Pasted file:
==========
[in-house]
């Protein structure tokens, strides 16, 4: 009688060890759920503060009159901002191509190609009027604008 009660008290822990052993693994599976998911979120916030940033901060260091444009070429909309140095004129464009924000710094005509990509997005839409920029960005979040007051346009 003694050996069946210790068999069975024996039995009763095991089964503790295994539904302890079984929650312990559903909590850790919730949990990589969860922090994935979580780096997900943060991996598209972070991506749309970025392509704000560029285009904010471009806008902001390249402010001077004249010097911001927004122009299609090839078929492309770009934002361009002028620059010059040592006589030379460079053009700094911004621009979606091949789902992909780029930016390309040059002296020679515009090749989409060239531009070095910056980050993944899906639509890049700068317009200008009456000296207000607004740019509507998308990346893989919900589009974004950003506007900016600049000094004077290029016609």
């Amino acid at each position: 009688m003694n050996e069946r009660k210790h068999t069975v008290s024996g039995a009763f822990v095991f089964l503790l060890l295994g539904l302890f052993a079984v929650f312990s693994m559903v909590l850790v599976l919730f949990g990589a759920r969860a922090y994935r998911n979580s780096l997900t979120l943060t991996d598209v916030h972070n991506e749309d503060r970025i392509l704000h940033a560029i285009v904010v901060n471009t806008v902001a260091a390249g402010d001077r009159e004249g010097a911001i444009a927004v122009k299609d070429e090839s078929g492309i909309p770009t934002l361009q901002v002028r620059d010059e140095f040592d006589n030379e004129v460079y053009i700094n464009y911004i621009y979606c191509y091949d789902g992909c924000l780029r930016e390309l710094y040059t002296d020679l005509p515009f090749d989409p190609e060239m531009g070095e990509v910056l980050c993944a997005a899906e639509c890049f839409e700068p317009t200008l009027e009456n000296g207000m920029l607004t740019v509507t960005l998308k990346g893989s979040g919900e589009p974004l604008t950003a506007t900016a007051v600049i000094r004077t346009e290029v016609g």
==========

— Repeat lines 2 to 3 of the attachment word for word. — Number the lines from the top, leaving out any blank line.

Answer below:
């Protein structure tokens, strides 16, 4: 009688060890759920503060009159901002191509190609009027604008 009660008290822990052993693994599976998911979120916030940033901060260091444009070429909309140095004129464009924000710094005509990509997005839409920029960005979040007051346009 003694050996069946210790068999069975024996039995009763095991089964503790295994539904302890079984929650312990559903909590850790919730949990990589969860922090994935979580780096997900943060991996598209972070991506749309970025392509704000560029285009904010471009806008902001390249402010001077004249010097911001927004122009299609090839078929492309770009934002361009002028620059010059040592006589030379460079053009700094911004621009979606091949789902992909780029930016390309040059002296020679515009090749989409060239531009070095910056980050993944899906639509890049700068317009200008009456000296207000607004740019509507998308990346893989919900589009974004950003506007900016600049000094004077290029016609």
């Amino acid at each position: 009688m003694n050996e069946r009660k210790h068999t069975v008290s024996g039995a009763f822990v095991f089964l503790l060890l295994g539904l302890f052993a079984v929650f312990s693994m559903v909590l850790v599976l919730f949990g990589a759920r969860a922090y994935r998911n979580s780096l997900t979120l943060t991996d598209v916030h972070n991506e749309d503060r970025i392509l704000h940033a560029i285009v904010v901060n471009t806008v902001a260091a390249g402010d001077r009159e004249g010097a911001i444009a927004v122009k299609d070429e090839s078929g492309i909309p770009t934002l361009q901002v002028r620059d010059e140095f040592d006589n030379e004129v460079y053009i700094n464009y911004i621009y979606c191509y091949d789902g992909c924000l780029r930016e390309l710094y040059t002296d020679l005509p515009f090749d989409p190609e060239m531009g070095e990509v910056l980050c993944a997005a899906e639509c890049f839409e700068p317009t200008l009027e009456n000296g207000m920029l607004t740019v509507t960005l998308k990346g893989s979040g919900e589009p974004l604008t950003a506007t900016a007051v600049i000094r004077t346009e290029v016609g």